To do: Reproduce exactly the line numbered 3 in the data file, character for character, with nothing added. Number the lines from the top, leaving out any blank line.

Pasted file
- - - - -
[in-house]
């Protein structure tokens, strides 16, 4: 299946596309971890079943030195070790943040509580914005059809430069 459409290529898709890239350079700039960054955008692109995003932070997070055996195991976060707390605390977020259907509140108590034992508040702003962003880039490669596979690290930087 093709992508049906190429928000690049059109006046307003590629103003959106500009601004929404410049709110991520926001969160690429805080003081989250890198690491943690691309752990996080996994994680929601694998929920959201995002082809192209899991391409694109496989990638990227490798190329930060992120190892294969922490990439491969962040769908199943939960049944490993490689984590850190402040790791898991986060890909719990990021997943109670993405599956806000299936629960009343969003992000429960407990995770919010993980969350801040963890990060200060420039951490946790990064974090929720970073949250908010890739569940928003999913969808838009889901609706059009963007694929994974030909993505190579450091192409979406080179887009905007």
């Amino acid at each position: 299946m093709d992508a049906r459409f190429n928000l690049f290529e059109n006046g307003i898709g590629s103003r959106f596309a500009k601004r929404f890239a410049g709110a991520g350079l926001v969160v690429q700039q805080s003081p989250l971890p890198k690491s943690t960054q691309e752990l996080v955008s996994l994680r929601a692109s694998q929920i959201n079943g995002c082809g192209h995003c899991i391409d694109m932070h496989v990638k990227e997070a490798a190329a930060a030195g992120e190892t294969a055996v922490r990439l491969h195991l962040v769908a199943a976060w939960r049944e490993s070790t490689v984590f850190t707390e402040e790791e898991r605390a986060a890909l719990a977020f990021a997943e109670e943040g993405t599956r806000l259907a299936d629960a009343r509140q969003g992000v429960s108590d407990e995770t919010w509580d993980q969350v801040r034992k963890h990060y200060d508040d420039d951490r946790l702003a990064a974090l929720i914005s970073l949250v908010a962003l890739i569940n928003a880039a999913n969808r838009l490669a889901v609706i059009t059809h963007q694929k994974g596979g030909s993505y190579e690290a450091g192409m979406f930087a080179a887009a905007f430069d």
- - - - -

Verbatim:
């Amino acid at each position: 299946m093709d992508a049906r459409f190429n928000l690049f290529e059109n006046g307003i898709g590629s103003r959106f596309a500009k601004r929404f890239a410049g709110a991520g350079l926001v969160v690429q700039q805080s003081p989250l971890p890198k690491s943690t960054q691309e752990l996080v955008s996994l994680r929601a692109s694998q929920i959201n079943g995002c082809g192209h995003c899991i391409d694109m932070h496989v990638k990227e997070a490798a190329a930060a030195g992120e190892t294969a055996v922490r990439l491969h195991l962040v769908a199943a976060w939960r049944e490993s070790t490689v984590f850190t707390e402040e790791e898991r605390a986060a890909l719990a977020f990021a997943e109670e943040g993405t599956r806000l259907a299936d629960a009343r509140q969003g992000v429960s108590d407990e995770t919010w509580d993980q969350v801040r034992k963890h990060y200060d508040d420039d951490r946790l702003a990064a974090l929720i914005s970073l949250v908010a962003l890739i569940n928003a880039a999913n969808r838009l490669a889901v609706i059009t059809h963007q694929k994974g596979g030909s993505y190579e690290a450091g192409m979406f930087a080179a887009a905007f430069d």